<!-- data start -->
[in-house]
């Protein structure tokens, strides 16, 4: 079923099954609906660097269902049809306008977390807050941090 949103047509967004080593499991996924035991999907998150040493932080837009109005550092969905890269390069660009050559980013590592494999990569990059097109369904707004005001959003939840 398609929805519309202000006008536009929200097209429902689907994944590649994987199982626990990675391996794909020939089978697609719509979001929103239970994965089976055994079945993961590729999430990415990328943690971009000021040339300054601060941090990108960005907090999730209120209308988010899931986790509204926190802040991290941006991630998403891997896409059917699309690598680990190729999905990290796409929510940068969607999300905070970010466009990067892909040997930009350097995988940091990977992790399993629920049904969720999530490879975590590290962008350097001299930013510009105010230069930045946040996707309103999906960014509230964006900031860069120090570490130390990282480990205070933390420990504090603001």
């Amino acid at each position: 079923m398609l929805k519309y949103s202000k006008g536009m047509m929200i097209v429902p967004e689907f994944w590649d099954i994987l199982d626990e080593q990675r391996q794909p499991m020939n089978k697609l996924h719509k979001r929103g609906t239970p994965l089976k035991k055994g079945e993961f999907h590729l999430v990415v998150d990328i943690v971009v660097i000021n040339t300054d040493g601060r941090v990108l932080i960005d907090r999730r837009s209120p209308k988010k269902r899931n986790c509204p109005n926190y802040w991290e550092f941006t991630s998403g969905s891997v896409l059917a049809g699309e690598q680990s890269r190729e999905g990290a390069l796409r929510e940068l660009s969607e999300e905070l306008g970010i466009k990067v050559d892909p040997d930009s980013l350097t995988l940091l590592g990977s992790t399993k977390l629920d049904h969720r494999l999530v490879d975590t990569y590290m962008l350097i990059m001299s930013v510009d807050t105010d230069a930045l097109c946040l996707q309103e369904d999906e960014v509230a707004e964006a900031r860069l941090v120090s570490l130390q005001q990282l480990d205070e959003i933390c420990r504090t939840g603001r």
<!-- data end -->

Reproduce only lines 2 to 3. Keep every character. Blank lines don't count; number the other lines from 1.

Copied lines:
């Protein structure tokens, strides 16, 4: 079923099954609906660097269902049809306008977390807050941090 949103047509967004080593499991996924035991999907998150040493932080837009109005550092969905890269390069660009050559980013590592494999990569990059097109369904707004005001959003939840 398609929805519309202000006008536009929200097209429902689907994944590649994987199982626990990675391996794909020939089978697609719509979001929103239970994965089976055994079945993961590729999430990415990328943690971009000021040339300054601060941090990108960005907090999730209120209308988010899931986790509204926190802040991290941006991630998403891997896409059917699309690598680990190729999905990290796409929510940068969607999300905070970010466009990067892909040997930009350097995988940091990977992790399993629920049904969720999530490879975590590290962008350097001299930013510009105010230069930045946040996707309103999906960014509230964006900031860069120090570490130390990282480990205070933390420990504090603001």
């Amino acid at each position: 079923m398609l929805k519309y949103s202000k006008g536009m047509m929200i097209v429902p967004e689907f994944w590649d099954i994987l199982d626990e080593q990675r391996q794909p499991m020939n089978k697609l996924h719509k979001r929103g609906t239970p994965l089976k035991k055994g079945e993961f999907h590729l999430v990415v998150d990328i943690v971009v660097i000021n040339t300054d040493g601060r941090v990108l932080i960005d907090r999730r837009s209120p209308k988010k269902r899931n986790c509204p109005n926190y802040w991290e550092f941006t991630s998403g969905s891997v896409l059917a049809g699309e690598q680990s890269r190729e999905g990290a390069l796409r929510e940068l660009s969607e999300e905070l306008g970010i466009k990067v050559d892909p040997d930009s980013l350097t995988l940091l590592g990977s992790t399993k977390l629920d049904h969720r494999l999530v490879d975590t990569y590290m962008l350097i990059m001299s930013v510009d807050t105010d230069a930045l097109c946040l996707q309103e369904d999906e960014v509230a707004e964006a900031r860069l941090v120090s570490l130390q005001q990282l480990d205070e959003i933390c420990r504090t939840g603001r």